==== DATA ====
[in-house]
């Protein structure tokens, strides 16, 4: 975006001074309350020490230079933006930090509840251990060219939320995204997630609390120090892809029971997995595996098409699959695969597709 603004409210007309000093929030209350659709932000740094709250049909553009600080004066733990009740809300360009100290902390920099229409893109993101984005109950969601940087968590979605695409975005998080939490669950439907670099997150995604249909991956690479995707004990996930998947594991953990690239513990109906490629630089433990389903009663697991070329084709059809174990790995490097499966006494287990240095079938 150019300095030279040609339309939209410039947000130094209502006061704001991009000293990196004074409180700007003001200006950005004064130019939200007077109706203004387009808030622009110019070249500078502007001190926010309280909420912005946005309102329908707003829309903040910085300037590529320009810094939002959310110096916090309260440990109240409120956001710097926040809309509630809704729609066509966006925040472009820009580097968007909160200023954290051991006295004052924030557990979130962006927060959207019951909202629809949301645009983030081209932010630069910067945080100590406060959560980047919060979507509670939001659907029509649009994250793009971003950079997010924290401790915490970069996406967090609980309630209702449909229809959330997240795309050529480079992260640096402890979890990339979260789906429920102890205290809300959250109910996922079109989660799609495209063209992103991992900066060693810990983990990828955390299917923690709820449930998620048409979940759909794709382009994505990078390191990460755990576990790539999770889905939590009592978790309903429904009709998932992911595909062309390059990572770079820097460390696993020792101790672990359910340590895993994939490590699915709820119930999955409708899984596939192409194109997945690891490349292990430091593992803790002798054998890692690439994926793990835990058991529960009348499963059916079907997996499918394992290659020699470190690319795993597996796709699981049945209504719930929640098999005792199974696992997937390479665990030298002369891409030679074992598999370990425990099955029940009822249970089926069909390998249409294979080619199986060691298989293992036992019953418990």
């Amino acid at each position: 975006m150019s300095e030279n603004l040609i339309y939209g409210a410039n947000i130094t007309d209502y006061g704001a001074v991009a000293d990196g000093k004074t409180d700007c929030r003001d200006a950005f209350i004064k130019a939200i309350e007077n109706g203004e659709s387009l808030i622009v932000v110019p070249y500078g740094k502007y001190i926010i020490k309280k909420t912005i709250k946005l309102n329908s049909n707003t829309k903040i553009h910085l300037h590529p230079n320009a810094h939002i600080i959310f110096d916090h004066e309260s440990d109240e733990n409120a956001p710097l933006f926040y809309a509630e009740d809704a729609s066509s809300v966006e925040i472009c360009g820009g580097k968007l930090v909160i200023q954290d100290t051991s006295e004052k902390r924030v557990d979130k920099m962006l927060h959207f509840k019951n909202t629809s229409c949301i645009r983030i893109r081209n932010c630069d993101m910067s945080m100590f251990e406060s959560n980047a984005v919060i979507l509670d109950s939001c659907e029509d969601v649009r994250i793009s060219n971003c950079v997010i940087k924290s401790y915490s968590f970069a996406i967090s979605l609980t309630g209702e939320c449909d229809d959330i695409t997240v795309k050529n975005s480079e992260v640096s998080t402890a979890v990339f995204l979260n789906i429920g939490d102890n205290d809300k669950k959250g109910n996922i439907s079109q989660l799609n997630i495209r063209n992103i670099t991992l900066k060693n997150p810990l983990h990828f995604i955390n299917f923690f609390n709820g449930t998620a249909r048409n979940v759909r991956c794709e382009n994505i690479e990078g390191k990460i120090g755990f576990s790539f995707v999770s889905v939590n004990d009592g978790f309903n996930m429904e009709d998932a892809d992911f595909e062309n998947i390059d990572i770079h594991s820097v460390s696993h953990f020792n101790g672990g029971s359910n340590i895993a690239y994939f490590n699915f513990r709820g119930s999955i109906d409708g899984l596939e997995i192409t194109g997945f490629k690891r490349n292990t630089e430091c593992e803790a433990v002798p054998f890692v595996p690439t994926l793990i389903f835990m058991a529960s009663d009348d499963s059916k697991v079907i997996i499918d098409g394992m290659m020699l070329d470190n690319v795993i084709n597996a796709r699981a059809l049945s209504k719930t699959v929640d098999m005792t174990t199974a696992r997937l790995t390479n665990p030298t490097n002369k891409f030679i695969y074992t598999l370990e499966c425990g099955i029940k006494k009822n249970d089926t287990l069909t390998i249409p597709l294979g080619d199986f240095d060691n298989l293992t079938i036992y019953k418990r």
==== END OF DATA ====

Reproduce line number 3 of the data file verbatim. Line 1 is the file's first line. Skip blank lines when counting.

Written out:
């Amino acid at each position: 975006m150019s300095e030279n603004l040609i339309y939209g409210a410039n947000i130094t007309d209502y006061g704001a001074v991009a000293d990196g000093k004074t409180d700007c929030r003001d200006a950005f209350i004064k130019a939200i309350e007077n109706g203004e659709s387009l808030i622009v932000v110019p070249y500078g740094k502007y001190i926010i020490k309280k909420t912005i709250k946005l309102n329908s049909n707003t829309k903040i553009h910085l300037h590529p230079n320009a810094h939002i600080i959310f110096d916090h004066e309260s440990d109240e733990n409120a956001p710097l933006f926040y809309a509630e009740d809704a729609s066509s809300v966006e925040i472009c360009g820009g580097k968007l930090v909160i200023q954290d100290t051991s006295e004052k902390r924030v557990d979130k920099m962006l927060h959207f509840k019951n909202t629809s229409c949301i645009r983030i893109r081209n932010c630069d993101m910067s945080m100590f251990e406060s959560n980047a984005v919060i979507l509670d109950s939001c659907e029509d969601v649009r994250i793009s060219n971003c950079v997010i940087k924290s401790y915490s968590f970069a996406i967090s979605l609980t309630g209702e939320c449909d229809d959330i695409t997240v795309k050529n975005s480079e992260v640096s998080t402890a979890v990339f995204l979260n789906i429920g939490d102890n205290d809300k669950k959250g109910n996922i439907s079109q989660l799609n997630i495209r063209n992103i670099t991992l900066k060693n997150p810990l983990h990828f995604i955390n299917f923690f609390n709820g449930t998620a249909r048409n979940v759909r991956c794709e382009n994505i690479e990078g390191k990460i120090g755990f576990s790539f995707v999770s889905v939590n004990d009592g978790f309903n996930m429904e009709d998932a892809d992911f595909e062309n998947i390059d990572i770079h594991s820097v460390s696993h953990f020792n101790g672990g029971s359910n340590i895993a690239y994939f490590n699915f513990r709820g119930s999955i109906d409708g899984l596939e997995i192409t194109g997945f490629k690891r490349n292990t630089e430091c593992e803790a433990v002798p054998f890692v595996p690439t994926l793990i389903f835990m058991a529960s009663d009348d499963s059916k697991v079907i997996i499918d098409g394992m290659m020699l070329d470190n690319v795993i084709n597996a796709r699981a059809l049945s209504k719930t699959v929640d098999m005792t174990t199974a696992r997937l790995t390479n665990p030298t490097n002369k891409f030679i695969y074992t598999l370990e499966c425990g099955i029940k006494k009822n249970d089926t287990l069909t390998i249409p597709l294979g080619d199986f240095d060691n298989l293992t079938i036992y019953k418990r």